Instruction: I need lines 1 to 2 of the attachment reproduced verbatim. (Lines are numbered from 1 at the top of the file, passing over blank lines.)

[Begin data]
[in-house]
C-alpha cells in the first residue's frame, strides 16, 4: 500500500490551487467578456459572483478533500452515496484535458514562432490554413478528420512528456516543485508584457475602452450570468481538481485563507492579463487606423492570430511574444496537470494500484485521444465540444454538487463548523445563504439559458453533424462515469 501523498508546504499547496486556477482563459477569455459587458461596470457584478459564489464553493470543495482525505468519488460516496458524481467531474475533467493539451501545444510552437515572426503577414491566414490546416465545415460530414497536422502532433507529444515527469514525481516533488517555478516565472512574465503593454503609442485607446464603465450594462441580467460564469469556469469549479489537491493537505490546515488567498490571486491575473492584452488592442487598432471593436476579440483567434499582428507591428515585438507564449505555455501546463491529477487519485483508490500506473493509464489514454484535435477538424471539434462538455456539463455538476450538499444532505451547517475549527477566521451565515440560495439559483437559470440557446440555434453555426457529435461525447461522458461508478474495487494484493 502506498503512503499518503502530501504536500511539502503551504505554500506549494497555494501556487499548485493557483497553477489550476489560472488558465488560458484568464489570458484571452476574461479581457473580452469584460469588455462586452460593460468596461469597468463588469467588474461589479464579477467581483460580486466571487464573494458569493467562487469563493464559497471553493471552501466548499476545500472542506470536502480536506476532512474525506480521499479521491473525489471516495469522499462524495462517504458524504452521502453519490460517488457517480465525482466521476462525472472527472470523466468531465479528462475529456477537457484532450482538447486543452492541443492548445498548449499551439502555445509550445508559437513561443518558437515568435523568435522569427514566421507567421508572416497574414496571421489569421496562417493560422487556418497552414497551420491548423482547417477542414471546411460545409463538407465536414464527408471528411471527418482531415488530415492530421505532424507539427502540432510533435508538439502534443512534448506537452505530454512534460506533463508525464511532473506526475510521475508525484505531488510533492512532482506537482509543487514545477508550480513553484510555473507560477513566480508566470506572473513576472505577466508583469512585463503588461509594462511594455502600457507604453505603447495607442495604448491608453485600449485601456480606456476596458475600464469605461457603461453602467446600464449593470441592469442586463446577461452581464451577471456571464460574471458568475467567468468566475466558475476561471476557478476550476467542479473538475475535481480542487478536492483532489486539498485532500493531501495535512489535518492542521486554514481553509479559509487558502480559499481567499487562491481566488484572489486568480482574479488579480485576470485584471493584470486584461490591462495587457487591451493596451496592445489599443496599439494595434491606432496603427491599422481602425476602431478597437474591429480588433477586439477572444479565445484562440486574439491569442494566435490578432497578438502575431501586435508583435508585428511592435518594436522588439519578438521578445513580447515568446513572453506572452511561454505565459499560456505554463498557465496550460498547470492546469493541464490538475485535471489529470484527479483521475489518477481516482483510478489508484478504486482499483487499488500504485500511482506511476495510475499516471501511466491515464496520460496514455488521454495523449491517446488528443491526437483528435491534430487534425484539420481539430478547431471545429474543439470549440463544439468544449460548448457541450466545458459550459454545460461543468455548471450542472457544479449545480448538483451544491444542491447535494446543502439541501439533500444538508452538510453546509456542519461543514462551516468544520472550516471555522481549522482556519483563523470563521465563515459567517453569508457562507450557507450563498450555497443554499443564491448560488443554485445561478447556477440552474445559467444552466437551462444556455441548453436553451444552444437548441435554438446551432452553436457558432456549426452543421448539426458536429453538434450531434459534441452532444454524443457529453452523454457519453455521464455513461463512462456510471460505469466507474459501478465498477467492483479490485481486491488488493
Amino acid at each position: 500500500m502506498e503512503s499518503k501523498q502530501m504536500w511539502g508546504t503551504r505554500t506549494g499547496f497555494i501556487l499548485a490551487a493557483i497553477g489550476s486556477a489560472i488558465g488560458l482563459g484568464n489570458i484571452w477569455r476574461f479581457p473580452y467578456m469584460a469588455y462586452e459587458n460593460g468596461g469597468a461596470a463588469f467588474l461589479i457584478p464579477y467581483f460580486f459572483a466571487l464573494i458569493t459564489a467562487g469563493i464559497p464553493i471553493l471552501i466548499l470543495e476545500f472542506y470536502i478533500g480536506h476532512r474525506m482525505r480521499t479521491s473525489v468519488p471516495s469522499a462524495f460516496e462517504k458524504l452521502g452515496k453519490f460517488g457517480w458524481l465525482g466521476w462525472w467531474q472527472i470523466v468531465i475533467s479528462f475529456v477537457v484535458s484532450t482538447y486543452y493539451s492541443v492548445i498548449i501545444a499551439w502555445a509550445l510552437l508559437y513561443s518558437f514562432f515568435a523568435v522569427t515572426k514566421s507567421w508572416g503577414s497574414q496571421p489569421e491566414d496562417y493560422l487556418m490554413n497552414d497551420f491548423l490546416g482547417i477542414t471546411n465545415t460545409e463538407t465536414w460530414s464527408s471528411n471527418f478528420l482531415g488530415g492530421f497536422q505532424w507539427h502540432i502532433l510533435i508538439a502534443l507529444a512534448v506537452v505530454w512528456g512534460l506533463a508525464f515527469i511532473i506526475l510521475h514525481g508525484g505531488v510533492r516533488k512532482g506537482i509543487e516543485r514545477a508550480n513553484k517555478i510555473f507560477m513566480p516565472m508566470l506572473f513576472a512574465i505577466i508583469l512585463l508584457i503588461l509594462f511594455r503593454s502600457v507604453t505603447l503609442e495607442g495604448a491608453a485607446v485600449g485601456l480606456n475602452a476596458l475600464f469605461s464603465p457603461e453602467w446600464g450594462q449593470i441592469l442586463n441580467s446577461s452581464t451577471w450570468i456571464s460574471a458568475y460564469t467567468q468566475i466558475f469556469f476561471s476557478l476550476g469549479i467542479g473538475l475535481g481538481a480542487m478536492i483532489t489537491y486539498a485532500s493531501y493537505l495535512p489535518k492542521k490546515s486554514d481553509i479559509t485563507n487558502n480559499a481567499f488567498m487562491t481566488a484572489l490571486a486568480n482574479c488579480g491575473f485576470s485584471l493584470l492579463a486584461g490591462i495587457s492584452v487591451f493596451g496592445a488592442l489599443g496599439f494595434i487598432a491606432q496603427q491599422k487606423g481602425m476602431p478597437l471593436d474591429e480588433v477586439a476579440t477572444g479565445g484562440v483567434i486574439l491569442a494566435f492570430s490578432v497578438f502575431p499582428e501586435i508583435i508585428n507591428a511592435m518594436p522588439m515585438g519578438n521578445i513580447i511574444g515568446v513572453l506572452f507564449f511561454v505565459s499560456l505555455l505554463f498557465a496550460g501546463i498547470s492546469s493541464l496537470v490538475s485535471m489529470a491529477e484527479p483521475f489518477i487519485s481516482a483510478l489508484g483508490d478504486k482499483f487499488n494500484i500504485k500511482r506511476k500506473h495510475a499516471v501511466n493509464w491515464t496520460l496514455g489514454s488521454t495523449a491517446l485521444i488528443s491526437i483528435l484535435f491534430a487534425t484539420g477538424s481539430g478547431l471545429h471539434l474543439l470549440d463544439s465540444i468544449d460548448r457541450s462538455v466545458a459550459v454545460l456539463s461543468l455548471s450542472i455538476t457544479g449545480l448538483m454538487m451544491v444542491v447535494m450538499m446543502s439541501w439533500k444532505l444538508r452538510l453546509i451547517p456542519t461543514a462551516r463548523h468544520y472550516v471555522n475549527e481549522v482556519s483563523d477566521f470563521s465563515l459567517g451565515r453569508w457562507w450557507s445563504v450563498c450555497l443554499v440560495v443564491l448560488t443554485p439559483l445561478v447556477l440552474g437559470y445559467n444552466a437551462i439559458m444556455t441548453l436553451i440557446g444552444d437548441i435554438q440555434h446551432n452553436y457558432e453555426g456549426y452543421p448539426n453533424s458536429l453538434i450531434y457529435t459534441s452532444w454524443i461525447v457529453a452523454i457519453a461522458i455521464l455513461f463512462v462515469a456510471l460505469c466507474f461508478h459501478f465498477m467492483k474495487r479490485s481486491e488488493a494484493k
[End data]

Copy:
[in-house]
C-alpha cells in the first residue's frame, strides 16, 4: 500500500490551487467578456459572483478533500452515496484535458514562432490554413478528420512528456516543485508584457475602452450570468481538481485563507492579463487606423492570430511574444496537470494500484485521444465540444454538487463548523445563504439559458453533424462515469 501523498508546504499547496486556477482563459477569455459587458461596470457584478459564489464553493470543495482525505468519488460516496458524481467531474475533467493539451501545444510552437515572426503577414491566414490546416465545415460530414497536422502532433507529444515527469514525481516533488517555478516565472512574465503593454503609442485607446464603465450594462441580467460564469469556469469549479489537491493537505490546515488567498490571486491575473492584452488592442487598432471593436476579440483567434499582428507591428515585438507564449505555455501546463491529477487519485483508490500506473493509464489514454484535435477538424471539434462538455456539463455538476450538499444532505451547517475549527477566521451565515440560495439559483437559470440557446440555434453555426457529435461525447461522458461508478474495487494484493 502506498503512503499518503502530501504536500511539502503551504505554500506549494497555494501556487499548485493557483497553477489550476489560472488558465488560458484568464489570458484571452476574461479581457473580452469584460469588455462586452460593460468596461469597468463588469467588474461589479464579477467581483460580486466571487464573494458569493467562487469563493464559497471553493471552501466548499476545500472542506470536502480536506476532512474525506480521499479521491473525489471516495469522499462524495462517504458524504452521502453519490460517488457517480465525482466521476462525472472527472470523466468531465479528462475529456477537457484532450482538447486543452492541443492548445498548449499551439502555445509550445508559437513561443518558437515568435523568435522569427514566421507567421508572416497574414496571421489569421496562417493560422487556418497552414497551420491548423482547417477542414471546411460545409463538407465536414464527408471528411471527418482531415488530415492530421505532424507539427502540432510533435508538439502534443512534448506537452505530454512534460506533463508525464511532473506526475510521475508525484505531488510533492512532482506537482509543487514545477508550480513553484510555473507560477513566480508566470506572473513576472505577466508583469512585463503588461509594462511594455502600457507604453505603447495607442495604448491608453485600449485601456480606456476596458475600464469605461457603461453602467446600464449593470441592469442586463446577461452581464451577471456571464460574471458568475467567468468566475466558475476561471476557478476550476467542479473538475475535481480542487478536492483532489486539498485532500493531501495535512489535518492542521486554514481553509479559509487558502480559499481567499487562491481566488484572489486568480482574479488579480485576470485584471493584470486584461490591462495587457487591451493596451496592445489599443496599439494595434491606432496603427491599422481602425476602431478597437474591429480588433477586439477572444479565445484562440486574439491569442494566435490578432497578438502575431501586435508583435508585428511592435518594436522588439519578438521578445513580447515568446513572453506572452511561454505565459499560456505554463498557465496550460498547470492546469493541464490538475485535471489529470484527479483521475489518477481516482483510478489508484478504486482499483487499488500504485500511482506511476495510475499516471501511466491515464496520460496514455488521454495523449491517446488528443491526437483528435491534430487534425484539420481539430478547431471545429474543439470549440463544439468544449460548448457541450466545458459550459454545460461543468455548471450542472457544479449545480448538483451544491444542491447535494446543502439541501439533500444538508452538510453546509456542519461543514462551516468544520472550516471555522481549522482556519483563523470563521465563515459567517453569508457562507450557507450563498450555497443554499443564491448560488443554485445561478447556477440552474445559467444552466437551462444556455441548453436553451444552444437548441435554438446551432452553436457558432456549426452543421448539426458536429453538434450531434459534441452532444454524443457529453452523454457519453455521464455513461463512462456510471460505469466507474459501478465498477467492483479490485481486491488488493